Friendship City: Hanging By A Thread

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It is 2058. NYPD Detective Nick Garvey and Lenora Allison, President of the battered and reeling United States, are battling the many remaining remnants of the murderous World Council. They must confront the forced introduction of a man-made, killer plague and the destruction of the newly created Friendship City.
Ishmael, the mysterious new leader of the World Council has decided to destroy Friendship City, an autonomous joining of Brownsville, Texas, and Matamoros Mexico, where the citizens are developing their own protective Bill of Rights.
Can the plague be destroyed? Why is Friendship City spiraling into chaos? Can Ishmael and the World Council be obliterated?

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Kirkus Reviews

A familiar but sometimes-offbeat SF action thriller complete with a prospectus for good government.

In the future, the remnants of a dictatorship which once ruled the planet use a lab-created virus and planned social unrest to target their enemies in Mitchell’s dystopian SF sequel.

This follow-up continues the story begun in Sundown: Engineering Gives the Devil a Sunburn (2017). In March 2058, Earth is still building back up after the previous year’s overthrow of the World Council, a murderous organization whose vile “supreme leader from hell” Jason Beck ruled via police-state tactics, including assassination and surveillance. Nick Garvey, a no-nonsense veteran police detective in New York City, had joined with President of the United States Lenora Allison, a hands-on leader who doesn’t shy away from a fight, in an investigation that exposed and destroyed the generation-long reign of the World Council. But victory came at a price. Beck is presumed dead, but a new mystery fiend called Ishmael has risen to prominence in what remains of the regrouping World Council. Now, the evildoers resort to bioterror and blackmail, first unleashing a deadly, engineered plague with strategically placed cures. This is just a foretaste of a second, even deadlier pestilence, which comes with a demand from Ishmael for the forces of justice and democracy to surrender. A key target of the World Council’s revenge is the glass-walled showcase community of Friendship City, an amalgam of Brownsville, Texas, and Matamoros, Mexico, designed to set an example of model citizenship, racial harmony, and civic responsibility for other nations to try out on their own troubled borders. Garvey, Allison, and other key allies find themselves inside Friendship City, dealing with waves of crime and violence instigated by World Council infiltrators and collaborators as the plague threat looms.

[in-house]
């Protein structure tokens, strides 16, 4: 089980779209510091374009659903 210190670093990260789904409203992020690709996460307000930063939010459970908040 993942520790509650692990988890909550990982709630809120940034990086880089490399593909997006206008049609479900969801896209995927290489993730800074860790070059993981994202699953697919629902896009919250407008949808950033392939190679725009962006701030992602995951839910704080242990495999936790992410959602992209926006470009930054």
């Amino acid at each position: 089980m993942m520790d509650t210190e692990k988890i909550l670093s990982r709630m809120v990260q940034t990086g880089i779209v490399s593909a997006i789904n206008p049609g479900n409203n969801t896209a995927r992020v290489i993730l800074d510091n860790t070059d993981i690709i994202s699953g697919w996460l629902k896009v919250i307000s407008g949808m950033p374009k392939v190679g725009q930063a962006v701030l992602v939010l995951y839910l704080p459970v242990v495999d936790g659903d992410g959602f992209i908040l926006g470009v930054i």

Mitchell relates this tale in short, staccato sentences that are reminiscent of Jack Webb’s narration in the classic cop show Dragnet. Garvey is a similarly familiar type of fearless cop, common in thrillers, who can seemingly shrug off any damage that’s inflicted upon him. However, he is a bit of an unusual player in the action-hero department, as he’s a grandfather whose family spends much of the adventure right alongside him—either willingly or unwillingly; the good guys here have an alarming tendency to suddenly drop their guards and make themselves vulnerable at strategic moments, but, then again, so do the villains. One subplot deals with Garvey’s estranged, now-comatose daughter who hated him for meting out punishment to a scoundrel uncle, which she may or may not remember when she wakes up. Perhaps the biggest payoff here is the “BORO,” or the Bill of Rights with Obligations, reprinted in full in the appendix, which lays out the ground rules for behavior and administration for all residents of Friendship City; it brings the material into line with the work of such SF grandmasters as Isaac Asimov and Robert A. Heinlein, who were wont to include civics and social-responsibility instruction in their fictional worlds. The conclusion leaves the door open for another sequel.

A familiar but sometimes-offbeat SF action thriller complete with a prospectus for good government.

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